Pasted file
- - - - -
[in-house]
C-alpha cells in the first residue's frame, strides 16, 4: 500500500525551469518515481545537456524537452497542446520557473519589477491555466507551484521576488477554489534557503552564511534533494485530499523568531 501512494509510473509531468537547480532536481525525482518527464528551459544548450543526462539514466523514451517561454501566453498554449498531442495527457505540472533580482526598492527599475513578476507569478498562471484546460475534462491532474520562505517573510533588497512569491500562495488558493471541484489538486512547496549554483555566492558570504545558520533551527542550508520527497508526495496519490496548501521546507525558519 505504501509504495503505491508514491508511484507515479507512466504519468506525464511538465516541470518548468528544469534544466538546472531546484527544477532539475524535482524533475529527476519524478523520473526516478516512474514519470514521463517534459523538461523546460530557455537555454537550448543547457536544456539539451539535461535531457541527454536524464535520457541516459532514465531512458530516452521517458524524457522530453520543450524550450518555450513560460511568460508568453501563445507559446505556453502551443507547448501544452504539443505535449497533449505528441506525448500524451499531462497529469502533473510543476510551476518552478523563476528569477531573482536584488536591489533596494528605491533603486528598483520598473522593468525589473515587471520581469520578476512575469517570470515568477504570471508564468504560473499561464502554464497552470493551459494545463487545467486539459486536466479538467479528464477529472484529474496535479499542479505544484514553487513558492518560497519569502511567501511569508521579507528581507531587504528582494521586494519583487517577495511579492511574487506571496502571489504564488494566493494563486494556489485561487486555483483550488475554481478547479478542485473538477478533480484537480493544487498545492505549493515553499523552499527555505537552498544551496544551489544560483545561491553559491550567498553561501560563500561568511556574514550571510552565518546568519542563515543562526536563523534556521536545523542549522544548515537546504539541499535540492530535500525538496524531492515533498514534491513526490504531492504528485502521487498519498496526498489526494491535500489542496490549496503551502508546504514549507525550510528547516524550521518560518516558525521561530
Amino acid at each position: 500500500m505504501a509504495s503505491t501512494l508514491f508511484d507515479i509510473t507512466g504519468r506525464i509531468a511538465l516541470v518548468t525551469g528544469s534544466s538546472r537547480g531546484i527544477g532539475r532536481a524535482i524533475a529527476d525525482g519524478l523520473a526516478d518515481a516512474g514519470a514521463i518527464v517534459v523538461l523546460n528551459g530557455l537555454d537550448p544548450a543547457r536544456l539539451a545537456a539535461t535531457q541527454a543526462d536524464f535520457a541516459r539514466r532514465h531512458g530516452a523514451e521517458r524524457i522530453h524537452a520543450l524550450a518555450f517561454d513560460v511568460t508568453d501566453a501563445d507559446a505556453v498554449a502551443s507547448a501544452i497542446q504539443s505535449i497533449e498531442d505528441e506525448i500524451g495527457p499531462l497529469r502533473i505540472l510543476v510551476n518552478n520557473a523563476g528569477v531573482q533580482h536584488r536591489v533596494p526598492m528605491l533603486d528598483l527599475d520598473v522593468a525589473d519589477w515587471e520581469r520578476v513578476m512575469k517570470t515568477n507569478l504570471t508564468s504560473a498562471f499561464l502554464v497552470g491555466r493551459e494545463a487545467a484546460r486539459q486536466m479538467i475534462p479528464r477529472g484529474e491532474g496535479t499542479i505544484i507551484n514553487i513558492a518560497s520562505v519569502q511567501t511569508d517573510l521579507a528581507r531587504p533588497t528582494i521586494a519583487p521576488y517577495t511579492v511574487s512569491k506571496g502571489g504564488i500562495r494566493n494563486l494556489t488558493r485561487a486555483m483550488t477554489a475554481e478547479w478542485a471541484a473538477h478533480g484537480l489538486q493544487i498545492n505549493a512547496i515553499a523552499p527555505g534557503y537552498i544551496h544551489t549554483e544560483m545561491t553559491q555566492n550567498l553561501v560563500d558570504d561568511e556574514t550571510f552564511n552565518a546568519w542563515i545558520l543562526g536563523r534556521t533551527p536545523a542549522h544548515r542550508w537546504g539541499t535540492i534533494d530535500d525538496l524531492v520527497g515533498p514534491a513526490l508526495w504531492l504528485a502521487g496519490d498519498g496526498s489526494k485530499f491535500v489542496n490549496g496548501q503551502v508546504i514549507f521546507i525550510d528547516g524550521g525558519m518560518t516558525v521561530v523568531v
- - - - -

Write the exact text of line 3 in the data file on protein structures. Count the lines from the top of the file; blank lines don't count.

Amino acid at each position: 500500500m505504501a509504495s503505491t501512494l508514491f508511484d507515479i509510473t507512466g504519468r506525464i509531468a511538465l516541470v518548468t525551469g528544469s534544466s538546472r537547480g531546484i527544477g532539475r532536481a524535482i524533475a529527476d525525482g519524478l523520473a526516478d518515481a516512474g514519470a514521463i518527464v517534459v523538461l523546460n528551459g530557455l537555454d537550448p544548450a543547457r536544456l539539451a545537456a539535461t535531457q541527454a543526462d536524464f535520457a541516459r539514466r532514465h531512458g530516452a523514451e521517458r524524457i522530453h524537452a520543450l524550450a518555450f517561454d513560460v511568460t508568453d501566453a501563445d507559446a505556453v498554449a502551443s507547448a501544452i497542446q504539443s505535449i497533449e498531442d505528441e506525448i500524451g495527457p499531462l497529469r502533473i505540472l510543476v510551476n518552478n520557473a523563476g528569477v531573482q533580482h536584488r536591489v533596494p526598492m528605491l533603486d528598483l527599475d520598473v522593468a525589473d519589477w515587471e520581469r520578476v513578476m512575469k517570470t515568477n507569478l504570471t508564468s504560473a498562471f499561464l502554464v497552470g491555466r493551459e494545463a487545467a484546460r486539459q486536466m479538467i475534462p479528464r477529472g484529474e491532474g496535479t499542479i505544484i507551484n514553487i513558492a518560497s520562505v519569502q511567501t511569508d517573510l521579507a528581507r531587504p533588497t528582494i521586494a519583487p521576488y517577495t511579492v511574487s512569491k506571496g502571489g504564488i500562495r494566493n494563486l494556489t488558493r485561487a486555483m483550488t477554489a475554481e478547479w478542485a471541484a473538477h478533480g484537480l489538486q493544487i498545492n505549493a512547496i515553499a523552499p527555505g534557503y537552498i544551496h544551489t549554483e544560483m545561491t553559491q555566492n550567498l553561501v560563500d558570504d561568511e556574514t550571510f552564511n552565518a546568519w542563515i545558520l543562526g536563523r534556521t533551527p536545523a542549522h544548515r542550508w537546504g539541499t535540492i534533494d530535500d525538496l524531492v520527497g515533498p514534491a513526490l508526495w504531492l504528485a502521487g496519490d498519498g496526498s489526494k485530499f491535500v489542496n490549496g496548501q503551502v508546504i514549507f521546507i525550510d528547516g524550521g525558519m518560518t516558525v521561530v523568531v